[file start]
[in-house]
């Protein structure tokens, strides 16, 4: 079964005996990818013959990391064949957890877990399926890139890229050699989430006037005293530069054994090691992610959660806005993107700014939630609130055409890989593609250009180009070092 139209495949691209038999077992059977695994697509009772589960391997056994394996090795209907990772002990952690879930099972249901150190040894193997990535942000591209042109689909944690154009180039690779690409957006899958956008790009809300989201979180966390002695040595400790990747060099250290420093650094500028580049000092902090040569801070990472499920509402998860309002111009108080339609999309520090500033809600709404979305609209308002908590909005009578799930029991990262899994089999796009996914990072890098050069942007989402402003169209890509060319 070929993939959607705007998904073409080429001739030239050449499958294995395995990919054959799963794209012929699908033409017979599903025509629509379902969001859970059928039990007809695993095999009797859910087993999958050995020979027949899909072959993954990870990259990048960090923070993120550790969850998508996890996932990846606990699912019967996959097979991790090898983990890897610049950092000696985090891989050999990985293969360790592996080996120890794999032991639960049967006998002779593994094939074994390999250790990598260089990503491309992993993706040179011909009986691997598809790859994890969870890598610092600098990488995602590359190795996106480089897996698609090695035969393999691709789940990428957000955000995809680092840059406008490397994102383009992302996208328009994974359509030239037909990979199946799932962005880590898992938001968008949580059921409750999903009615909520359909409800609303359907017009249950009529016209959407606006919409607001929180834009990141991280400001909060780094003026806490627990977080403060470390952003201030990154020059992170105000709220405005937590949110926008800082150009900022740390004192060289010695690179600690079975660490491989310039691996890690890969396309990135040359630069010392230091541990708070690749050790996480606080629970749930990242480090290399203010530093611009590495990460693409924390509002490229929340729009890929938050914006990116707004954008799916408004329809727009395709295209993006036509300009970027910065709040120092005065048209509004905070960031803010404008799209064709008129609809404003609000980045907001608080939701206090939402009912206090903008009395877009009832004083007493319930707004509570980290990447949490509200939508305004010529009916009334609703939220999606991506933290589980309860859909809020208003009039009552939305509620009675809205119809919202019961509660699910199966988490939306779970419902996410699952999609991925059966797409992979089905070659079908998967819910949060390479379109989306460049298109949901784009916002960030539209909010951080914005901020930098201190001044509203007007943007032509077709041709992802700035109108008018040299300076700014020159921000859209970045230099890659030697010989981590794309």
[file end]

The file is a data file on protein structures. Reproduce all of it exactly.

[in-house]
């Protein structure tokens, strides 16, 4: 079964005996990818013959990391064949957890877990399926890139890229050699989430006037005293530069054994090691992610959660806005993107700014939630609130055409890989593609250009180009070092 139209495949691209038999077992059977695994697509009772589960391997056994394996090795209907990772002990952690879930099972249901150190040894193997990535942000591209042109689909944690154009180039690779690409957006899958956008790009809300989201979180966390002695040595400790990747060099250290420093650094500028580049000092902090040569801070990472499920509402998860309002111009108080339609999309520090500033809600709404979305609209308002908590909005009578799930029991990262899994089999796009996914990072890098050069942007989402402003169209890509060319 070929993939959607705007998904073409080429001739030239050449499958294995395995990919054959799963794209012929699908033409017979599903025509629509379902969001859970059928039990007809695993095999009797859910087993999958050995020979027949899909072959993954990870990259990048960090923070993120550790969850998508996890996932990846606990699912019967996959097979991790090898983990890897610049950092000696985090891989050999990985293969360790592996080996120890794999032991639960049967006998002779593994094939074994390999250790990598260089990503491309992993993706040179011909009986691997598809790859994890969870890598610092600098990488995602590359190795996106480089897996698609090695035969393999691709789940990428957000955000995809680092840059406008490397994102383009992302996208328009994974359509030239037909990979199946799932962005880590898992938001968008949580059921409750999903009615909520359909409800609303359907017009249950009529016209959407606006919409607001929180834009990141991280400001909060780094003026806490627990977080403060470390952003201030990154020059992170105000709220405005937590949110926008800082150009900022740390004192060289010695690179600690079975660490491989310039691996890690890969396309990135040359630069010392230091541990708070690749050790996480606080629970749930990242480090290399203010530093611009590495990460693409924390509002490229929340729009890929938050914006990116707004954008799916408004329809727009395709295209993006036509300009970027910065709040120092005065048209509004905070960031803010404008799209064709008129609809404003609000980045907001608080939701206090939402009912206090903008009395877009009832004083007493319930707004509570980290990447949490509200939508305004010529009916009334609703939220999606991506933290589980309860859909809020208003009039009552939305509620009675809205119809919202019961509660699910199966988490939306779970419902996410699952999609991925059966797409992979089905070659079908998967819910949060390479379109989306460049298109949901784009916002960030539209909010951080914005901020930098201190001044509203007007943007032509077709041709992802700035109108008018040299300076700014020159921000859209970045230099890659030697010989981590794309």